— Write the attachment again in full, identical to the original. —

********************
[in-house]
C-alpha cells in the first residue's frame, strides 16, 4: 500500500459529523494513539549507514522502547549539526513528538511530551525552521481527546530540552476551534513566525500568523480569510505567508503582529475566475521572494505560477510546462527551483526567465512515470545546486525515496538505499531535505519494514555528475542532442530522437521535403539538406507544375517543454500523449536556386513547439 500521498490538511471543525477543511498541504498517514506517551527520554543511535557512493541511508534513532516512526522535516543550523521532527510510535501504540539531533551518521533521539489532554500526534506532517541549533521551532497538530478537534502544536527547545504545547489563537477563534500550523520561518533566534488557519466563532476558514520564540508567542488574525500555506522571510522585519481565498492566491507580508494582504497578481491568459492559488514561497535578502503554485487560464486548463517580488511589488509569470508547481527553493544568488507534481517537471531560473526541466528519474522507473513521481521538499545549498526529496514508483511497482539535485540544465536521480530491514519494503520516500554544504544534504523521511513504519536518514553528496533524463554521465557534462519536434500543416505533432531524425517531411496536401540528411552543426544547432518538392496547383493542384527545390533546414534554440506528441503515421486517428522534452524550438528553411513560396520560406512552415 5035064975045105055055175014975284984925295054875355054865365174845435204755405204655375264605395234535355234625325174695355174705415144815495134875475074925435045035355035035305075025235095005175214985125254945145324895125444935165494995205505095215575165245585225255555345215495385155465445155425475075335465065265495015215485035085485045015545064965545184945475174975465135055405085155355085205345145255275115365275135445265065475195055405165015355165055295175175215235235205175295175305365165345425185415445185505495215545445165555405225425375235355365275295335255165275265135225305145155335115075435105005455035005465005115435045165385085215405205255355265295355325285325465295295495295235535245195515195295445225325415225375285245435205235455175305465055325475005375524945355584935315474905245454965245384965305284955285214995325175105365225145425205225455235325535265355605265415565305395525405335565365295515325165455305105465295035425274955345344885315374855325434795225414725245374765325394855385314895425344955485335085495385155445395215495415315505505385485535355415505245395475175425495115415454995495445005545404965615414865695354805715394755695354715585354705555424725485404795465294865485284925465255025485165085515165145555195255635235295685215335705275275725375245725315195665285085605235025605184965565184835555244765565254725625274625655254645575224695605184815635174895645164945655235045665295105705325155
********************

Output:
[in-house]
C-alpha cells in the first residue's frame, strides 16, 4: 500500500459529523494513539549507514522502547549539526513528538511530551525552521481527546530540552476551534513566525500568523480569510505567508503582529475566475521572494505560477510546462527551483526567465512515470545546486525515496538505499531535505519494514555528475542532442530522437521535403539538406507544375517543454500523449536556386513547439 500521498490538511471543525477543511498541504498517514506517551527520554543511535557512493541511508534513532516512526522535516543550523521532527510510535501504540539531533551518521533521539489532554500526534506532517541549533521551532497538530478537534502544536527547545504545547489563537477563534500550523520561518533566534488557519466563532476558514520564540508567542488574525500555506522571510522585519481565498492566491507580508494582504497578481491568459492559488514561497535578502503554485487560464486548463517580488511589488509569470508547481527553493544568488507534481517537471531560473526541466528519474522507473513521481521538499545549498526529496514508483511497482539535485540544465536521480530491514519494503520516500554544504544534504523521511513504519536518514553528496533524463554521465557534462519536434500543416505533432531524425517531411496536401540528411552543426544547432518538392496547383493542384527545390533546414534554440506528441503515421486517428522534452524550438528553411513560396520560406512552415 5035064975045105055055175014975284984925295054875355054865365174845435204755405204655375264605395234535355234625325174695355174705415144815495134875475074925435045035355035035305075025235095005175214985125254945145324895125444935165494995205505095215575165245585225255555345215495385155465445155425475075335465065265495015215485035085485045015545064965545184945475174975465135055405085155355085205345145255275115365275135445265065475195055405165015355165055295175175215235235205175295175305365165345425185415445185505495215545445165555405225425375235355365275295335255165275265135225305145155335115075435105005455035005465005115435045165385085215405205255355265295355325285325465295295495295235535245195515195295445225325415225375285245435205235455175305465055325475005375524945355584935315474905245454965245384965305284955285214995325175105365225145425205225455235325535265355605265415565305395525405335565365295515325165455305105465295035425274955345344885315374855325434795225414725245374765325394855385314895425344955485335085495385155445395215495415315505505385485535355415505245395475175425495115415454995495445005545404965615414865695354805715394755695354715585354705555424725485404795465294865485284925465255025485165085515165145555195255635235295685215335705275275725375245725315195665285085605235025605184965565184835555244765565254725625274625655254645575224695605184815635174895645164945655235045665295105705325155